More evidence of continued economic difficulty for traditional media due to declining circulation and resulting loss of ad sales. This morning’s Minneapolis Star Tribune, reporting (registration required) on crosstown rival Pioneer Press, says the St. Paul paper has had a land rush for the buyouts offered to senior newsroom staffers.
Twenty-one senior members of the St. Paul Pioneer Press newsroom have been offered buyouts as part of the company’s decision to downsize in the wake of slumping ad sales, editor Thom Fladung said Thursday.
The number was higher than the 10 originally called for in the paper’s cost-cutting moves, because more staffers sought the buyouts, Fladung said.
“When you have a lot of veteran journalists come forward and they sincerely want [a buyout], then it’s incumbent on me to try really hard to give them that. I felt I owed them,” he said.
The 21 employees could rescind their buyout requests, but most are expected to be gone by today.
The Pioneer Press says the cutbacks amount to 30 in total, including the 21 newsroom staff. The newsroom will be reduced by 10 percent.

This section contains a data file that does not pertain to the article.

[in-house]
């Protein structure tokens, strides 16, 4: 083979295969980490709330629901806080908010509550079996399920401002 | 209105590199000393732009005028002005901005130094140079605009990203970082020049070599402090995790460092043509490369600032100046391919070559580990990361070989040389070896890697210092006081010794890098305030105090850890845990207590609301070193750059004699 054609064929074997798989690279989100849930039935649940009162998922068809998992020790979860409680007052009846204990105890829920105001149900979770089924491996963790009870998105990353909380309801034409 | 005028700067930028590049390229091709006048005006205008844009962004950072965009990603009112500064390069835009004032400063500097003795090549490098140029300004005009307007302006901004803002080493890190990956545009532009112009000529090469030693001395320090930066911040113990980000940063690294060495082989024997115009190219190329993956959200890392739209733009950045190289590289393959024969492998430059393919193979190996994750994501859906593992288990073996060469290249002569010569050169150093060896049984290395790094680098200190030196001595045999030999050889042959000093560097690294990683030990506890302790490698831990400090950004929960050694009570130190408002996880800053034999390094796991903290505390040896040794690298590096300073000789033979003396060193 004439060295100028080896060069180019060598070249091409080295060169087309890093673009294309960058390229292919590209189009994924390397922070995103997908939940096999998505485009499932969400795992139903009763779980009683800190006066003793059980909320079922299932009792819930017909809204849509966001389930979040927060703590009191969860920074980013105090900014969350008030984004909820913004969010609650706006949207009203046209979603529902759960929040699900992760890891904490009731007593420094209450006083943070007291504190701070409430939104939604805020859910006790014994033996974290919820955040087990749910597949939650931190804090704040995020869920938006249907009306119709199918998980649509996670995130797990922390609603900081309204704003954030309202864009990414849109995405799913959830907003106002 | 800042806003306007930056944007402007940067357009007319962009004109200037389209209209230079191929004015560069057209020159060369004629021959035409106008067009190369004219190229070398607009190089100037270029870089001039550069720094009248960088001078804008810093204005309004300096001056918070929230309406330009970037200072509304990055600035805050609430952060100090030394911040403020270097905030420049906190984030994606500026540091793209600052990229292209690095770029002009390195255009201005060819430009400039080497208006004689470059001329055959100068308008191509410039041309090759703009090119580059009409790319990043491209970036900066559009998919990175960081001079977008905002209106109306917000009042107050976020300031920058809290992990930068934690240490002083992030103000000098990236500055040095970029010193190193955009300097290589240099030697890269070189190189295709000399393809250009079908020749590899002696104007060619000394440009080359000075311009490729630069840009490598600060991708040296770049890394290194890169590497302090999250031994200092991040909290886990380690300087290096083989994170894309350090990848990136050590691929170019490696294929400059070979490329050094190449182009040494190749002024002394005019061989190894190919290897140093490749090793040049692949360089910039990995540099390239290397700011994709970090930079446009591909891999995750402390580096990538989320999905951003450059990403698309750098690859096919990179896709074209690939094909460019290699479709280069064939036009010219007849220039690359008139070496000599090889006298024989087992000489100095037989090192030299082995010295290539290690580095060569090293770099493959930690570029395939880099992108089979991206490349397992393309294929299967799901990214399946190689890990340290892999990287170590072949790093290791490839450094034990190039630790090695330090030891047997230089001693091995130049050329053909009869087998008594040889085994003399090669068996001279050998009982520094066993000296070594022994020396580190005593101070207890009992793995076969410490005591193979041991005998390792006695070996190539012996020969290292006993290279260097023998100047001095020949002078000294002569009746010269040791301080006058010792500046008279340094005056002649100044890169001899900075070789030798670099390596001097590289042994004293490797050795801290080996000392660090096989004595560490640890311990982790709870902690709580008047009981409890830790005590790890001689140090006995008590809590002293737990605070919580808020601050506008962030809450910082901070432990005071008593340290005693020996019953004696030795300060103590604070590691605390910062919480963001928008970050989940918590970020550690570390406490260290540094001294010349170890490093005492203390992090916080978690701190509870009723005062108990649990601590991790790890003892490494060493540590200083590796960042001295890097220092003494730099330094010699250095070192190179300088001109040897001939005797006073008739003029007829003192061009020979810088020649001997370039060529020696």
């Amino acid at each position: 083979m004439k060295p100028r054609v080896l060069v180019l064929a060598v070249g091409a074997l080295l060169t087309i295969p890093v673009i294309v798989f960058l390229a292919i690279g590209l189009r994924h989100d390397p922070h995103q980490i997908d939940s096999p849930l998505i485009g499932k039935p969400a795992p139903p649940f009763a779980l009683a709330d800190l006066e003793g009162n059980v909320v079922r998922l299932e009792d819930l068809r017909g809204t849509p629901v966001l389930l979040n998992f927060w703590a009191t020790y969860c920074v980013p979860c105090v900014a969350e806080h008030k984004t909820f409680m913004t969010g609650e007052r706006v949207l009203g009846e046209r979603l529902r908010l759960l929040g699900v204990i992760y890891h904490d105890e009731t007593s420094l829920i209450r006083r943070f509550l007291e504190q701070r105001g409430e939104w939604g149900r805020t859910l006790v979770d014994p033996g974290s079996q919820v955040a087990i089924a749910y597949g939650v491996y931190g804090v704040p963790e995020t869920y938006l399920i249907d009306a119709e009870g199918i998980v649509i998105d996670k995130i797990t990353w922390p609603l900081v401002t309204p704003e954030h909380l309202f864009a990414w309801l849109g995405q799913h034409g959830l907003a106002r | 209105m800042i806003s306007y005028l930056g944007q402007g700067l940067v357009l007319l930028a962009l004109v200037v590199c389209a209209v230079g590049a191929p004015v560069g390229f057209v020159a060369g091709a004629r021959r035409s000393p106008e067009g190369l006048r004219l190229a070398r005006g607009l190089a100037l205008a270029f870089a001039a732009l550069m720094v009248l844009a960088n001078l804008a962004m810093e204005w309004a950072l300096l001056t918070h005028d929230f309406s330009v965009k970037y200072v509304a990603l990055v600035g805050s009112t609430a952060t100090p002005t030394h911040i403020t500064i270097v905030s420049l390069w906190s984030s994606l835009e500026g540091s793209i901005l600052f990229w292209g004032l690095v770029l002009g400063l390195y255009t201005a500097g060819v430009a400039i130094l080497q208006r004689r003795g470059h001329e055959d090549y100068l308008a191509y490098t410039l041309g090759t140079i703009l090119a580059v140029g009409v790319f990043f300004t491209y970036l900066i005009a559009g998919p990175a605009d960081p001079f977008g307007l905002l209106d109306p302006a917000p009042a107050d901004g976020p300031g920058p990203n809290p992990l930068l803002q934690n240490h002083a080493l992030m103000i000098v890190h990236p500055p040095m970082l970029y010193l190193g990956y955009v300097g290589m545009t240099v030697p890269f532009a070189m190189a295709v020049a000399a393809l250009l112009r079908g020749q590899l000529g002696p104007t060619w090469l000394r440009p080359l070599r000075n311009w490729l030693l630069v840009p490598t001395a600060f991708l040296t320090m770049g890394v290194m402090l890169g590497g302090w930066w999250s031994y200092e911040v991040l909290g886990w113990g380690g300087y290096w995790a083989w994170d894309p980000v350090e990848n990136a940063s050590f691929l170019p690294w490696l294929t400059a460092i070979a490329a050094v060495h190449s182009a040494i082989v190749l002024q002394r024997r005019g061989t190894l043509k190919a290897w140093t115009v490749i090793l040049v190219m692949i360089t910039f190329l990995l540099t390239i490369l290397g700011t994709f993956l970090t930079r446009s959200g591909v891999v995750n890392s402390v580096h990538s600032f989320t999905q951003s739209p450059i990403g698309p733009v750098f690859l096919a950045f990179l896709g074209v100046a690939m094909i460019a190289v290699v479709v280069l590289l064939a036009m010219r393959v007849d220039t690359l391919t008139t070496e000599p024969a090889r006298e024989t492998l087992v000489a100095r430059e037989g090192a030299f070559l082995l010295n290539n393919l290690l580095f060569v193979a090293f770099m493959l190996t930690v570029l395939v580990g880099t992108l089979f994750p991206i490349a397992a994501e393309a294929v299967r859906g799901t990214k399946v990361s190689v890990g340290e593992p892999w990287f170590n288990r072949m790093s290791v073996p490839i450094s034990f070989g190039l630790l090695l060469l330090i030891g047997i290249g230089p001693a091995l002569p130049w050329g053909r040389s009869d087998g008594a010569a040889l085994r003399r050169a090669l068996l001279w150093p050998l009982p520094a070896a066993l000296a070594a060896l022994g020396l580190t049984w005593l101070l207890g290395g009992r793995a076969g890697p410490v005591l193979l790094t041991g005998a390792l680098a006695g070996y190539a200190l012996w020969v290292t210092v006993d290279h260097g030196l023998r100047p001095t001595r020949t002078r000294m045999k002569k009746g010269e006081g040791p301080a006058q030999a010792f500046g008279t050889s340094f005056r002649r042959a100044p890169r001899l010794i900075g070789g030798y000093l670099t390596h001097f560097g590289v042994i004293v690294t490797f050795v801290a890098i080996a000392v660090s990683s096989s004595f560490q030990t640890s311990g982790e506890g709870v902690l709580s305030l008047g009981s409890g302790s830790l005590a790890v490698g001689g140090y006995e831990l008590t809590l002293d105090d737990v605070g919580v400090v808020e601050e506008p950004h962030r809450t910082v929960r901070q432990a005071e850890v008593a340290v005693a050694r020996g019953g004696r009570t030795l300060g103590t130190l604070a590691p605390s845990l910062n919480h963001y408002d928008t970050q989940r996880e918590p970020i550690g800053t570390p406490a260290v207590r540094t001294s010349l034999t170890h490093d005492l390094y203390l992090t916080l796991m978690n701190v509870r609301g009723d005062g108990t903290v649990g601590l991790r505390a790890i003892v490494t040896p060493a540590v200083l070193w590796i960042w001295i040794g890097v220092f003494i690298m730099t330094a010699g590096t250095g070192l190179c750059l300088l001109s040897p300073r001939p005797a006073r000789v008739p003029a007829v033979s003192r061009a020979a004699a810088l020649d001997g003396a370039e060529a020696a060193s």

The people taking buyouts “have been peers, coaches and friends to us,” he said in an e-mail to the newsroom. Today is the last day at the paper for the people taking buyouts. The package amounts to two weeks worth of pay for every year of service at the paper, up to 52 weeks.
Early next week Fladung said he’ll pass on more information about how the buyouts will affect the workers who remain. The changes will put a higher premium on communication in the newsroom and identifying the best stories, he said.
“This was so fast,” said Don Effenberger, 57, an editor at the paper with 28 years of experience. Employees had about three weeks to decide whether to take the buyout. Effenberger says he’s not retiring, though, and will look for another job.
In his short book/fable, Our Iceberg is Melting, which I reviewed here, John Kotter says complacency is the number one barrier to businesses making necessary changes in a rapidly changing environment. That point, and Kotter’s other 8 steps to successful transformation, are examined in more detail in his Leading Change, written in 1996. I picked up a used copy on Amazon and am reading it now. It is helpful background to his more recent book about the nomadic penguins, and I recommend it as well.
It seems the Pioneer Press (and senior newsroom staffers) are well beyond complacency. And earlier this week, Ford announced that 38,000 hourly employees had accepted buyouts, and in October NBC announced 700 job cuts. It seems a sense of urgency to find new ways of providing value to consumers, combined with reasonable means of getting paid for it, would behoove us all. As I’ve said before, whatever you think of the climatological phenomenon of global warning, from an economic perspective it’s here already. Icebergs are melting everywhere.